Many, many banjos and other instruments including Vegas were French polished before the advent of nitro in the mid twenties.

I would suspect that tonal changes would be minimal, but if you hear them. they exist and are probably due to a thinner finish.

I also wonder if altering the finish is all that your customer is doing, or if he is also making other changes in set-up or configuration.

Aug 9, 2022 - 9:57:35 AM
Players Union Member

Helix

USA

15839 posts since 8/30/2006
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Now you guys have had your say, please let others contribute. Both of you are welcome to come and sit on my tailgate and drink some Hibiscus tea, hot or cold.  Call first. 

He just makes cheap guitars sound great without changing setup or anything other than French Polish.

I don't have to give you sound bytes.

Please don't kill the thread.

Is anyone else besides these two regular contributors doing French Polish on Rims and necks? And how do they sound?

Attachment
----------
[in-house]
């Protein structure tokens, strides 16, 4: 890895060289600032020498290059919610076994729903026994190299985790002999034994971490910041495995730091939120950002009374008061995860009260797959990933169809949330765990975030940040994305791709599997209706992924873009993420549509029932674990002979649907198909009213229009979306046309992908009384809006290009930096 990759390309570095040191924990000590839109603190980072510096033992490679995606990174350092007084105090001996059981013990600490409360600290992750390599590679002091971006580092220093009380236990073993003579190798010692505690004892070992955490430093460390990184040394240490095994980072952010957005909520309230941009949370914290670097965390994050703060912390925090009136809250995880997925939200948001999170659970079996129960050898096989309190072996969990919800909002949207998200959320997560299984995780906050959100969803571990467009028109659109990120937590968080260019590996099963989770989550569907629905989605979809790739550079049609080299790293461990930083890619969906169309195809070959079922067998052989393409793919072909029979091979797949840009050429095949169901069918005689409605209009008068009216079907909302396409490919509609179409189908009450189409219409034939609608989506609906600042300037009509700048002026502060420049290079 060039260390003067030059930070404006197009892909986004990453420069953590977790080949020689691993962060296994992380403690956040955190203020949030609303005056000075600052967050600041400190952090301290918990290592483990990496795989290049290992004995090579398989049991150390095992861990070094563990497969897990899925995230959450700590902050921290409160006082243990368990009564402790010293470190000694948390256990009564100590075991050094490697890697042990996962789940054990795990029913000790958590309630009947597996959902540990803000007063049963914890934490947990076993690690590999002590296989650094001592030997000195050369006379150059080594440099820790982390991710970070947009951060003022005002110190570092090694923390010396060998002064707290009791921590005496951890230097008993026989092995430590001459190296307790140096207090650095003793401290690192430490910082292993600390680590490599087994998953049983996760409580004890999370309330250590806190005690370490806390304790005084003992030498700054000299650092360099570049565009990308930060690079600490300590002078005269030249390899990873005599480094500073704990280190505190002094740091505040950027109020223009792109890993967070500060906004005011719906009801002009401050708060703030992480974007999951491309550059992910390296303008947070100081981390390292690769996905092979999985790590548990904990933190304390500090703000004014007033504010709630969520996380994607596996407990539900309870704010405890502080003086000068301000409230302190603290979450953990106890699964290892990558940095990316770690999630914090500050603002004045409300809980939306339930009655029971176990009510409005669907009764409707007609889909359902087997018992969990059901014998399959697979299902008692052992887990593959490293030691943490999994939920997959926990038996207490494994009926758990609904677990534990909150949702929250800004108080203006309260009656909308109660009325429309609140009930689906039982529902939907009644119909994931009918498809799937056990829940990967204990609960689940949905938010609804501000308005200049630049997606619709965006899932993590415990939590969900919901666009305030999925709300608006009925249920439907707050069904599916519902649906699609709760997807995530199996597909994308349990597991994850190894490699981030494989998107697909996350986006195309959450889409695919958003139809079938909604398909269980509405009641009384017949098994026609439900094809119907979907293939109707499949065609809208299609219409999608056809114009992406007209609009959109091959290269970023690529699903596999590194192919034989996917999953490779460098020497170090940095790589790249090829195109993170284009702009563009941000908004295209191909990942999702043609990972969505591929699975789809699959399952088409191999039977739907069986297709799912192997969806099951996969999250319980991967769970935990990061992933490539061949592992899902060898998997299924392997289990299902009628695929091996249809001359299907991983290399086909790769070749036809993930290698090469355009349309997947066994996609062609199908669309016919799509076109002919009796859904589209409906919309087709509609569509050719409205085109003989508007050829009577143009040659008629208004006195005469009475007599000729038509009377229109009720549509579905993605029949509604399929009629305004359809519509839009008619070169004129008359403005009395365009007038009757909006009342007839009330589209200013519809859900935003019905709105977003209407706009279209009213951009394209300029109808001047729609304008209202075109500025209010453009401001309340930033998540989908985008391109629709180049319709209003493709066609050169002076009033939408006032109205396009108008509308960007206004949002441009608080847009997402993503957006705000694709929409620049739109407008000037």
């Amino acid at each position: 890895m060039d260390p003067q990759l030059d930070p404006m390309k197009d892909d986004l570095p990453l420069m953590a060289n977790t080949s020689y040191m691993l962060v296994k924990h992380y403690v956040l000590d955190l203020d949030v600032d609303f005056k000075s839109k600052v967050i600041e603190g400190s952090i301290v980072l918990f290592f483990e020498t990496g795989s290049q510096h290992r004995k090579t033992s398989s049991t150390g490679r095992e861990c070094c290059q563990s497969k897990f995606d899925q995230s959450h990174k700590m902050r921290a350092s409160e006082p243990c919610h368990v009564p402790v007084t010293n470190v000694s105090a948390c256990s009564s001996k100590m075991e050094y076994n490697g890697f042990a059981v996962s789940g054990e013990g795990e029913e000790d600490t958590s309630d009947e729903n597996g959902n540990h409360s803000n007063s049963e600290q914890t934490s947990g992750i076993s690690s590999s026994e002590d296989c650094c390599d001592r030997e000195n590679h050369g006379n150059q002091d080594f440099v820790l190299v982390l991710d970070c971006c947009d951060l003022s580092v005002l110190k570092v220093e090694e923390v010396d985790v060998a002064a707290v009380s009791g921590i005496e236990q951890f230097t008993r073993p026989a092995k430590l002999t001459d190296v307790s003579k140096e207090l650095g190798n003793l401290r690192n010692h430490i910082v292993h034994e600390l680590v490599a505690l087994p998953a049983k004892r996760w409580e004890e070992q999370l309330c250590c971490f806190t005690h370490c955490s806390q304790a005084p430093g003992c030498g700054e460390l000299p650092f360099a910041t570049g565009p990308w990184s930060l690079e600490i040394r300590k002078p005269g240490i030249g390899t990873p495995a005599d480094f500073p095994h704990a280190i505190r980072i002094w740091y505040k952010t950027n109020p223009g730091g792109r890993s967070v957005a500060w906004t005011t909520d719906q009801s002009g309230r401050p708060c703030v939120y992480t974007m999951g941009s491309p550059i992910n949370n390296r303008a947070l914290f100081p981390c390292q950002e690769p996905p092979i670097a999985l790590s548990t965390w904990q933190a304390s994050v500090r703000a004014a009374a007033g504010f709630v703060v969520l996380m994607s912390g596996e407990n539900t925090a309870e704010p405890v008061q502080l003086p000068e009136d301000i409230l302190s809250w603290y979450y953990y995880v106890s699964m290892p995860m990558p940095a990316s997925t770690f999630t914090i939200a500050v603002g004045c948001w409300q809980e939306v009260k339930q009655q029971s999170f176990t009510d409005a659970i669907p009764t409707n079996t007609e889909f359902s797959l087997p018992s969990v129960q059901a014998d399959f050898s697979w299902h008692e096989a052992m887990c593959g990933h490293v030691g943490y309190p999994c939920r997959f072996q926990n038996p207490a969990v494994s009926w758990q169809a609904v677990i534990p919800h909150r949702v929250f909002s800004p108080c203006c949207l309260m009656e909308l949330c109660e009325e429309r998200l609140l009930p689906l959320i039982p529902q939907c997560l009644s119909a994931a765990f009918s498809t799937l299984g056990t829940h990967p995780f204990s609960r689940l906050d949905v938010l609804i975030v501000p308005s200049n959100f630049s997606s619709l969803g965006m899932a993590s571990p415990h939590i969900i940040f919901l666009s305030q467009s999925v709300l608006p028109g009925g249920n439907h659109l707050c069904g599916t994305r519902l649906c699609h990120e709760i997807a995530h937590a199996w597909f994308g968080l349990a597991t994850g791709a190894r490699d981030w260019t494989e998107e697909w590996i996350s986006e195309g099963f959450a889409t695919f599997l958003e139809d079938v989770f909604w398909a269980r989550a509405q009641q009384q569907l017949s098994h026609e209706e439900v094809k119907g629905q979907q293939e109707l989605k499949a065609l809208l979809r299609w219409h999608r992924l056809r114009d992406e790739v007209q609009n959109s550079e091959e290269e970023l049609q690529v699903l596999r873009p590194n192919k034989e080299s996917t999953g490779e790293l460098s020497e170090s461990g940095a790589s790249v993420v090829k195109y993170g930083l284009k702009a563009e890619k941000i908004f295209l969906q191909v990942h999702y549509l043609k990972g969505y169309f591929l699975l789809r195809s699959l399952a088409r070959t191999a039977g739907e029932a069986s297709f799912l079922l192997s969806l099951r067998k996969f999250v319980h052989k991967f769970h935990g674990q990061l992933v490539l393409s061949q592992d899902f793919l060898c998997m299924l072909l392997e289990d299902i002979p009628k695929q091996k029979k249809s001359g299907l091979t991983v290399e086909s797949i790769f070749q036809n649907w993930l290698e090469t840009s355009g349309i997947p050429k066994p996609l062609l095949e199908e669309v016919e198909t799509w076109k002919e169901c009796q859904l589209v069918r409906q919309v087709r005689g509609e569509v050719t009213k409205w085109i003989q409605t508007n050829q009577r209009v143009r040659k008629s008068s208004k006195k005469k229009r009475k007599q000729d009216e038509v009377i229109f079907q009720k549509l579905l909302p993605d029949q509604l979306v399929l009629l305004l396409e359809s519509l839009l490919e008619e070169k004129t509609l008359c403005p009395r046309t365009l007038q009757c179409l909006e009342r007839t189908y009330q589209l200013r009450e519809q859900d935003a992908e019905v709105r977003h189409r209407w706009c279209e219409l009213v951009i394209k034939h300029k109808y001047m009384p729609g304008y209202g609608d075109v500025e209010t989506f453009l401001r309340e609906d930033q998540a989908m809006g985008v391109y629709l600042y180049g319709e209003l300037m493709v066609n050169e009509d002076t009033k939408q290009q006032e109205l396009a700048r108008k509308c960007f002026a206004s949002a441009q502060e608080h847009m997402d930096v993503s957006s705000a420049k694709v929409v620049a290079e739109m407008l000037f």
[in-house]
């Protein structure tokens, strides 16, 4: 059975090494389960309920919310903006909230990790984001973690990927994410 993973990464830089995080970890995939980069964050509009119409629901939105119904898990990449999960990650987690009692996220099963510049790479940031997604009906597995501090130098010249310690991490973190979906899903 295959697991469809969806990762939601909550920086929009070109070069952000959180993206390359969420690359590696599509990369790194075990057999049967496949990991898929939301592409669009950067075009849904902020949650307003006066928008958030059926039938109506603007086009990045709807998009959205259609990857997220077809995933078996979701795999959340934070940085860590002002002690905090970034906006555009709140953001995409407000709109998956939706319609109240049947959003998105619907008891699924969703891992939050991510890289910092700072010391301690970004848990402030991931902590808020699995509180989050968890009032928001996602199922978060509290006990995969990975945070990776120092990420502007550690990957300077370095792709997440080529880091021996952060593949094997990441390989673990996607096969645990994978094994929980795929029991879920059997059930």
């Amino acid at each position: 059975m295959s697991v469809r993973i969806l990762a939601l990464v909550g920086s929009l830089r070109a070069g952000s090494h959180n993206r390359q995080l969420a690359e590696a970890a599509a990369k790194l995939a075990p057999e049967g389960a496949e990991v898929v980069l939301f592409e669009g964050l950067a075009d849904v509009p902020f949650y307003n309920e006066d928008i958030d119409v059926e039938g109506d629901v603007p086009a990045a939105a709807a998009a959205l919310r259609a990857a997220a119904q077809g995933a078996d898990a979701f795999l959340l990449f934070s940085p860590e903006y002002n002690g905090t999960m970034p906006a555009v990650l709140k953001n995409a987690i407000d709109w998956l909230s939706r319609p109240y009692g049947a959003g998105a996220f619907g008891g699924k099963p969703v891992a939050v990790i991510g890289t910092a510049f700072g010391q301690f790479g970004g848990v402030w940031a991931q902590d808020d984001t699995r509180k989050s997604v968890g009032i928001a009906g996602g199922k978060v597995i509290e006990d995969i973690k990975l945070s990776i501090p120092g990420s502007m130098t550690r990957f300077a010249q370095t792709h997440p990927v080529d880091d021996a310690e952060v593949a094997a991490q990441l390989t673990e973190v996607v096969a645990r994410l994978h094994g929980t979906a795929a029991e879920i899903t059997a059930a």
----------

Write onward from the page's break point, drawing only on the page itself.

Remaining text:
Edited by - Helix on 08/09/2022 09:58:54

Aug 9, 2022 - 1:17:39 PM
Players Union Member

Helix

USA

15839 posts since 8/30/2006
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I use a standard setup, so all four banjos are optimal and use the same type rim
The French polished openback sounded better from several people, players and visitors
I took a picture of the o’scope signal with a Polaroid and wrote down the settings on the back of the photo and put it away, no I didn't.

Whatever setup changes were made by the new owner, I don’t know

When I get time, I will try a few myself